Saturday, December 7, 2013

coast live oak ~ 12/07/13 ~ Fort Ord


As we were driving out to the Creekside entrance on Hwy 68, I noticed most of the oaks had dead tips.  Speeding past, it looked like a deep green mosaic with scattered bits of tan.  I don't think this is sudden oak death, which is caused by a fungus-like pathogen.  I'm guessing it's caused by true fungal diseases, some of which apparently show themselves more when the oaks are drought-stressed, like this year.  I'm not quite sure how that works since fungi generally like moisture.  Right?  This looks very different from the swaths of entirely dead trees I saw last year at Toro Park, which is located right across the street of Hwy 68.  The U.S. Forest Service Pacific Southwest Research Station has an excellent technical report "A Field Guide to Insects and Diseases of California Oaks".  Maybe it's Diplodia quercina branch canker (pp. 88-89) or Cryptocline cinerescens twig blight (pp. 76-79)?  I really don't know.  I'm no tree doctor.  Half the time I can't even distinguish coast live oak from other Quercus spp.  In any case, this widespread dieback is interesting to note.

ps 03/12/14 - An intern from a local paper The Californian contacted me regarding this post.  She wants to use my pictures and information in an article she's writing.  This is the first time I've ever been contacted by a newspaper for Nature ID, so it was an interesting experience... I think for the both of us.  She was sweet but sounded a little nervous.  I gave my photos free of charge, because I didn't want the hassle of creating an invoice and dinging for payment (so many places conveniently "forget" to actually pay).  I'll link to the article once it comes out.  Cool beans.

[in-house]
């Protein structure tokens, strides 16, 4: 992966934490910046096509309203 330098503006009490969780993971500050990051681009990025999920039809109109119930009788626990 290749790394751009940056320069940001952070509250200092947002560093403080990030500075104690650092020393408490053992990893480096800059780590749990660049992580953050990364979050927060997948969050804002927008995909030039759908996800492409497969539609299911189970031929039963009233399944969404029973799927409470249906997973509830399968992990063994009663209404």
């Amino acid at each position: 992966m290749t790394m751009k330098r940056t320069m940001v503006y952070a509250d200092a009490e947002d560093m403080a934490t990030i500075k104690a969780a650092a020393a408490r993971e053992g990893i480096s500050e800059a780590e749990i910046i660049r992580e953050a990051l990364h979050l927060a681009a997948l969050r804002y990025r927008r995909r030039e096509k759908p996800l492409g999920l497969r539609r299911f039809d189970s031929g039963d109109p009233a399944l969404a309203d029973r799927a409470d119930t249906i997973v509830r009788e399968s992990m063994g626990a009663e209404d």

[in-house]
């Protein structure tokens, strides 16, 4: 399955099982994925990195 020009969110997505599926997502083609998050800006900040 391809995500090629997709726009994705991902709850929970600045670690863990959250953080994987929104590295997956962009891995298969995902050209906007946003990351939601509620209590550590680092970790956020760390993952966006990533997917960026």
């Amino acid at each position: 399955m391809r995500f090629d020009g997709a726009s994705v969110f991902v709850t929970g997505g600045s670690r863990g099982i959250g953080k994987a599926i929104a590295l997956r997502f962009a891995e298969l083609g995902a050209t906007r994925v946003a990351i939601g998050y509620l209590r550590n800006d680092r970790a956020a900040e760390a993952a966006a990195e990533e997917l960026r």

Jeannette said...

The utmost tips being so uniformly brown against the green leaves does suggest the drought may have something to do with it.

GretchenJoanna said...

This is really's amazing the defense mechanisms in nature. I have just this fall been trying to learn which oak is the (broad category of) Live Oak, so your post is timely, one more repetition of the information. I came up with a mnemonic to help me remember: the little barbs on the leaves, when they fall on a patio or deck, help the leaves hold on for dear *life* when you are trying to sweep them off.

Katie (Nature ID) said...

Hey, Jeannette. It's interesting that the leaves, other than being dead, have no other markings, no blisters, no irregular edges. I wonder if all dried, dead on the twig leaves are due to fungus, or if it can happen *only* due to drought?

Gretchen, I don't know, black oaks are deciduous and they have pointy barbs. Check out Las Pilitas Nursery's excellent series on CA oaks:
California Oaks I

California Oaks II

California Oaks III

California Oaks IV

GretchenJoanna said...

uh-oh ;-)
Thank you for the links - I will start studying again!